On Wednesday, just one day after successfully completing the rescue mission, Thai Navy SEALs released a video on their Facebook page showing exactly how all 12 boys, aged 11 to 16, and their 25-year-old coach were ushered to safety after more than two weeks trapped deep within a cave.
Earlier on Thursday, footage emerged of the boys recovering in hospital, sitting up and even waving at the camera, while their parents watched from behind the glass.
But Thailand's Prime Minister Prayuth Chan-ocha warned previously that precautions will have to be taken to make sure visitors are safe - including adding lights and signs to the Tham Luang cave network.
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The boys would have to stay in the hospital for up to 10 days, hospital director Chaiwetch Thanapaisal told the news conference. They would then need to recuperate at home for 30 days, he said. He said his wife grew up with Samarn Poonan, the former Thai navy SEAL who died during the mission.More news: Sonos Adds AirPlay 2 Support to Certain Speaker Models
The movie would comparable to the 2015 film "The 33" starring Antonio Banderas, detailing the 2010 rescue of 33 Chilean miners who were trapped underground for over three months. Lit by several beams of white light, the divers in wet suits and helmets are seen submerging themselves in the water and grabbing on to a metal dive line used to guide them through the winding channels of the six-mile cave.
But he had denied they were knocked out for an operation the chief of the rescue had dubbed "mission impossible".
The dangers of the rescue were brought into sharp relief last Friday by the death of a retired Thai Navy Seal as he ran out of air in the flooded cave complex as extraction plans were being laid.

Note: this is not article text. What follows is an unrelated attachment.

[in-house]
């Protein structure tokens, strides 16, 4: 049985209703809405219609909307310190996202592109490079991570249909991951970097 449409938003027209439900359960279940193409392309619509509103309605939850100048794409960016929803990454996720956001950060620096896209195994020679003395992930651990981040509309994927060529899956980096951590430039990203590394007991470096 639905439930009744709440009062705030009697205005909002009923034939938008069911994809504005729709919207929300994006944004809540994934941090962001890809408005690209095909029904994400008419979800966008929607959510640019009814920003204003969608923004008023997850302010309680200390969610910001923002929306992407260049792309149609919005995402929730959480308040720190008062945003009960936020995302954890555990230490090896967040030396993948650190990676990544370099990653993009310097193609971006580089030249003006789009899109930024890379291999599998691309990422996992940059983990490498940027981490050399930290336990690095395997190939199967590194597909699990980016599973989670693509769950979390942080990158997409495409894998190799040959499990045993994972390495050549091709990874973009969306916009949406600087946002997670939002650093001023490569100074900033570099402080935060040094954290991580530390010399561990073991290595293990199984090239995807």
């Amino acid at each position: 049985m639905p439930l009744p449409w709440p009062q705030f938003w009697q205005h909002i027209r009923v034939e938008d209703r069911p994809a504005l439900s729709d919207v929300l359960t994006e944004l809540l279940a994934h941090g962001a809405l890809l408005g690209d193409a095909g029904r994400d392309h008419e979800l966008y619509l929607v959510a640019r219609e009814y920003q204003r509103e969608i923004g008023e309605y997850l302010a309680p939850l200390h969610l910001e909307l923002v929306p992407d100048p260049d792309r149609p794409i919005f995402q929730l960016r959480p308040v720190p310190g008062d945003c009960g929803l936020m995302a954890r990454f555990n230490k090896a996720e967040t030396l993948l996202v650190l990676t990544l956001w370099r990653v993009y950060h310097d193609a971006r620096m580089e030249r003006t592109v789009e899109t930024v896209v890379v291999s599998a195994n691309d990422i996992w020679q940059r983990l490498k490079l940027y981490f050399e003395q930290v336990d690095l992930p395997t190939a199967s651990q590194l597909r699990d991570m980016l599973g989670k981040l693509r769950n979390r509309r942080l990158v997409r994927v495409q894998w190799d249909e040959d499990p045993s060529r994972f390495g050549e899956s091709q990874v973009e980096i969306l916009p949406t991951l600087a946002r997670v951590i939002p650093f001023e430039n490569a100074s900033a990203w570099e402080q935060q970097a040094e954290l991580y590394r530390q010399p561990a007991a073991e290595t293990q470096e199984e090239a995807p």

"We're here really looking at this as a movie that could inspire millions of people across the globe", Scott added.
Ms Bishop said the doctor is also known to authorities for his work on medical assistance teams in natural disasters in the Pacific region, and has taken part in Australian aid missions in Vanuatu. "For SEALs, this is what we were trained for".
Official help came from Britain, the United States, Japan, Laos, Myanmar, China and Australia, a government document showed.More news: Bank of Canada raises benchmark interest rate to 1.5 per cent
But the mission, which leaned on the expertise of elite foreign divers and Thai Navy SEALs, almost turned into a calamity. When divers reached them later, they brought additional food, water and blankets.
The fate of the boys has even resonated as far as Russian Federation, where soccer's World Cup is reaching its final stages.
It went viral, earning more than 9,000 retweets in less than a day.
"Amazing news that all of the Thai kids are out of the cave safely!"
Contrary to the idea that the children would swim out, they appear to be motionless in the video as they are passed along a chain of rescuers including Thai navy personnel and volunteers from around the world.More news: Champions League is target for record City signing Mahrez
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